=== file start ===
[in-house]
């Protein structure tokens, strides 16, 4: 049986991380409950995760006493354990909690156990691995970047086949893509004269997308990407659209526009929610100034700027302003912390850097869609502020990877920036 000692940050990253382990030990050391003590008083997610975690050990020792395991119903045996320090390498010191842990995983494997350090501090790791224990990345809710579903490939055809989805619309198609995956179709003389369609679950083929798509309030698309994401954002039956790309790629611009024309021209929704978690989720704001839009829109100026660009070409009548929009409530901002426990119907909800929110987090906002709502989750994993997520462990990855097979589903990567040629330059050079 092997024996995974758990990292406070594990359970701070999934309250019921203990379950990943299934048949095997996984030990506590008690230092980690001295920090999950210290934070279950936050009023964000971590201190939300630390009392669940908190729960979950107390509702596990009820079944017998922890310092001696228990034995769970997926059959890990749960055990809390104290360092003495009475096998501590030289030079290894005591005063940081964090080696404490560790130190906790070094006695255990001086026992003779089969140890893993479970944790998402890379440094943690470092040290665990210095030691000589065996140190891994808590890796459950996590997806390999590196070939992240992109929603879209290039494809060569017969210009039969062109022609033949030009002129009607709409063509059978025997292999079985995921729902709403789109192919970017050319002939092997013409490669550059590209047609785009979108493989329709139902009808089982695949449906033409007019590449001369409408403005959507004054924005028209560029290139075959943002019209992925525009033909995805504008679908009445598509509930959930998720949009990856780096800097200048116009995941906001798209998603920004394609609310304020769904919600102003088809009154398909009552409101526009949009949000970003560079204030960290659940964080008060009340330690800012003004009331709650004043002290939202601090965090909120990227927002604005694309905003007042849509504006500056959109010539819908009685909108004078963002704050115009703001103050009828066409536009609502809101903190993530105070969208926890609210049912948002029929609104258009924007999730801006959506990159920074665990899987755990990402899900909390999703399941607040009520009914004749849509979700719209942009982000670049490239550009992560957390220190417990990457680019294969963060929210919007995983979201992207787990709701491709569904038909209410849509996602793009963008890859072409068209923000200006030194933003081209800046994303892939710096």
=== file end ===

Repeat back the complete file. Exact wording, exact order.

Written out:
[in-house]
């Protein structure tokens, strides 16, 4: 049986991380409950995760006493354990909690156990691995970047086949893509004269997308990407659209526009929610100034700027302003912390850097869609502020990877920036 000692940050990253382990030990050391003590008083997610975690050990020792395991119903045996320090390498010191842990995983494997350090501090790791224990990345809710579903490939055809989805619309198609995956179709003389369609679950083929798509309030698309994401954002039956790309790629611009024309021209929704978690989720704001839009829109100026660009070409009548929009409530901002426990119907909800929110987090906002709502989750994993997520462990990855097979589903990567040629330059050079 092997024996995974758990990292406070594990359970701070999934309250019921203990379950990943299934048949095997996984030990506590008690230092980690001295920090999950210290934070279950936050009023964000971590201190939300630390009392669940908190729960979950107390509702596990009820079944017998922890310092001696228990034995769970997926059959890990749960055990809390104290360092003495009475096998501590030289030079290894005591005063940081964090080696404490560790130190906790070094006695255990001086026992003779089969140890893993479970944790998402890379440094943690470092040290665990210095030691000589065996140190891994808590890796459950996590997806390999590196070939992240992109929603879209290039494809060569017969210009039969062109022609033949030009002129009607709409063509059978025997292999079985995921729902709403789109192919970017050319002939092997013409490669550059590209047609785009979108493989329709139902009808089982695949449906033409007019590449001369409408403005959507004054924005028209560029290139075959943002019209992925525009033909995805504008679908009445598509509930959930998720949009990856780096800097200048116009995941906001798209998603920004394609609310304020769904919600102003088809009154398909009552409101526009949009949000970003560079204030960290659940964080008060009340330690800012003004009331709650004043002290939202601090965090909120990227927002604005694309905003007042849509504006500056959109010539819908009685909108004078963002704050115009703001103050009828066409536009609502809101903190993530105070969208926890609210049912948002029929609104258009924007999730801006959506990159920074665990899987755990990402899900909390999703399941607040009520009914004749849509979700719209942009982000670049490239550009992560957390220190417990990457680019294969963060929210919007995983979201992207787990709701491709569904038909209410849509996602793009963008890859072409068209923000200006030194933003081209800046994303892939710096």